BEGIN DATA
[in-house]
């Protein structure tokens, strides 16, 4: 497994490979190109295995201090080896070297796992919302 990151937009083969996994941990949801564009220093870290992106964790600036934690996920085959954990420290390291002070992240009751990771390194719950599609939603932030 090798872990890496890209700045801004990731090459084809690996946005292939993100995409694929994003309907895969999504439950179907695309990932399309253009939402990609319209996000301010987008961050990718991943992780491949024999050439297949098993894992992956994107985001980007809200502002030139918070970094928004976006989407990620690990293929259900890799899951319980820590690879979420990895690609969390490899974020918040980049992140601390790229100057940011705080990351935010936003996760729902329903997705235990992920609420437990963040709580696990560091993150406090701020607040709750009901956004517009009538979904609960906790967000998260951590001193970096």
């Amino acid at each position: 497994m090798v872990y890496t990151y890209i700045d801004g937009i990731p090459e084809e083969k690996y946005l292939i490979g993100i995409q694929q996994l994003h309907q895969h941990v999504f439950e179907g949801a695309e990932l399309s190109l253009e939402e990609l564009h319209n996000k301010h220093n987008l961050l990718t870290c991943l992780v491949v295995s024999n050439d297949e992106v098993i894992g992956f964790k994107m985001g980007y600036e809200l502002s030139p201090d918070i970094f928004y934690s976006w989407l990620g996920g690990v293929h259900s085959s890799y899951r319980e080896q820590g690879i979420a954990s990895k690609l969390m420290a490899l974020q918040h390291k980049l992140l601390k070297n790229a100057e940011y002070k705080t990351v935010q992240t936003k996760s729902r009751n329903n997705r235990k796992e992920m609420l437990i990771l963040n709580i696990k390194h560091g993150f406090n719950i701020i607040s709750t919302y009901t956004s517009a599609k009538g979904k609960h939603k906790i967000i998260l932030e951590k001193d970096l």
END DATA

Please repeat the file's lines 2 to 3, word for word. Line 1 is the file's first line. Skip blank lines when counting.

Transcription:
């Protein structure tokens, strides 16, 4: 497994490979190109295995201090080896070297796992919302 990151937009083969996994941990949801564009220093870290992106964790600036934690996920085959954990420290390291002070992240009751990771390194719950599609939603932030 090798872990890496890209700045801004990731090459084809690996946005292939993100995409694929994003309907895969999504439950179907695309990932399309253009939402990609319209996000301010987008961050990718991943992780491949024999050439297949098993894992992956994107985001980007809200502002030139918070970094928004976006989407990620690990293929259900890799899951319980820590690879979420990895690609969390490899974020918040980049992140601390790229100057940011705080990351935010936003996760729902329903997705235990992920609420437990963040709580696990560091993150406090701020607040709750009901956004517009009538979904609960906790967000998260951590001193970096």
């Amino acid at each position: 497994m090798v872990y890496t990151y890209i700045d801004g937009i990731p090459e084809e083969k690996y946005l292939i490979g993100i995409q694929q996994l994003h309907q895969h941990v999504f439950e179907g949801a695309e990932l399309s190109l253009e939402e990609l564009h319209n996000k301010h220093n987008l961050l990718t870290c991943l992780v491949v295995s024999n050439d297949e992106v098993i894992g992956f964790k994107m985001g980007y600036e809200l502002s030139p201090d918070i970094f928004y934690s976006w989407l990620g996920g690990v293929h259900s085959s890799y899951r319980e080896q820590g690879i979420a954990s990895k690609l969390m420290a490899l974020q918040h390291k980049l992140l601390k070297n790229a100057e940011y002070k705080t990351v935010q992240t936003k996760s729902r009751n329903n997705r235990k796992e992920m609420l437990i990771l963040n709580i696990k390194h560091g993150f406090n719950i701020i607040s709750t919302y009901t956004s517009a599609k009538g979904k609960h939603k906790i967000i998260l932030e951590k001193d970096l």